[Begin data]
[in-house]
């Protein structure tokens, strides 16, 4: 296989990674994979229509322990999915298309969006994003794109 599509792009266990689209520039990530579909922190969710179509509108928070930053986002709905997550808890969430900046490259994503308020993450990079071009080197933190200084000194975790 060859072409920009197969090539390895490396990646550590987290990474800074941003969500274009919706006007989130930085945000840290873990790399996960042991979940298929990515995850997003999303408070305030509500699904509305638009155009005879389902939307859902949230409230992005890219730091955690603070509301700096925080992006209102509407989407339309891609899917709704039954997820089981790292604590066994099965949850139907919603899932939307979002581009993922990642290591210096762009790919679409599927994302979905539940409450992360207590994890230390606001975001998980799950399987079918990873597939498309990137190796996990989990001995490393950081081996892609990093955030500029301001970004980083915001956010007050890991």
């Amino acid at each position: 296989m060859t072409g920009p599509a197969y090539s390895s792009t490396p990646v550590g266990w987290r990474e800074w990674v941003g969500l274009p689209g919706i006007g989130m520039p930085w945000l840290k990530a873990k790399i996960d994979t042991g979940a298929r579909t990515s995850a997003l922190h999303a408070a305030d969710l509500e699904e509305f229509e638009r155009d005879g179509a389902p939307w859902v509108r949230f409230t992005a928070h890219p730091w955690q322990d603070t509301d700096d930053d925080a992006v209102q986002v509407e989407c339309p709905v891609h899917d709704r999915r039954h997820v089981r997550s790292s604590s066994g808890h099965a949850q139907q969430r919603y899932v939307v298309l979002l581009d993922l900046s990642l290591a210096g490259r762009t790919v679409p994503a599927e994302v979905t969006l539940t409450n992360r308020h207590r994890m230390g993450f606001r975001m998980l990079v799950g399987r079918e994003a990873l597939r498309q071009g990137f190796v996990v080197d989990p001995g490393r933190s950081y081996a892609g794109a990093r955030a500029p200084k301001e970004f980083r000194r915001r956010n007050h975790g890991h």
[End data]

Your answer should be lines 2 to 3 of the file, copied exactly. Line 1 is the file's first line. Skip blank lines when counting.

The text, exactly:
């Protein structure tokens, strides 16, 4: 296989990674994979229509322990999915298309969006994003794109 599509792009266990689209520039990530579909922190969710179509509108928070930053986002709905997550808890969430900046490259994503308020993450990079071009080197933190200084000194975790 060859072409920009197969090539390895490396990646550590987290990474800074941003969500274009919706006007989130930085945000840290873990790399996960042991979940298929990515995850997003999303408070305030509500699904509305638009155009005879389902939307859902949230409230992005890219730091955690603070509301700096925080992006209102509407989407339309891609899917709704039954997820089981790292604590066994099965949850139907919603899932939307979002581009993922990642290591210096762009790919679409599927994302979905539940409450992360207590994890230390606001975001998980799950399987079918990873597939498309990137190796996990989990001995490393950081081996892609990093955030500029301001970004980083915001956010007050890991």
């Amino acid at each position: 296989m060859t072409g920009p599509a197969y090539s390895s792009t490396p990646v550590g266990w987290r990474e800074w990674v941003g969500l274009p689209g919706i006007g989130m520039p930085w945000l840290k990530a873990k790399i996960d994979t042991g979940a298929r579909t990515s995850a997003l922190h999303a408070a305030d969710l509500e699904e509305f229509e638009r155009d005879g179509a389902p939307w859902v509108r949230f409230t992005a928070h890219p730091w955690q322990d603070t509301d700096d930053d925080a992006v209102q986002v509407e989407c339309p709905v891609h899917d709704r999915r039954h997820v089981r997550s790292s604590s066994g808890h099965a949850q139907q969430r919603y899932v939307v298309l979002l581009d993922l900046s990642l290591a210096g490259r762009t790919v679409p994503a599927e994302v979905t969006l539940t409450n992360r308020h207590r994890m230390g993450f606001r975001m998980l990079v799950g399987r079918e994003a990873l597939r498309q071009g990137f190796v996990v080197d989990p001995g490393r933190s950081y081996a892609g794109a990093r955030a500029p200084k301001e970004f980083r000194r915001r956010n007050h975790g890991h």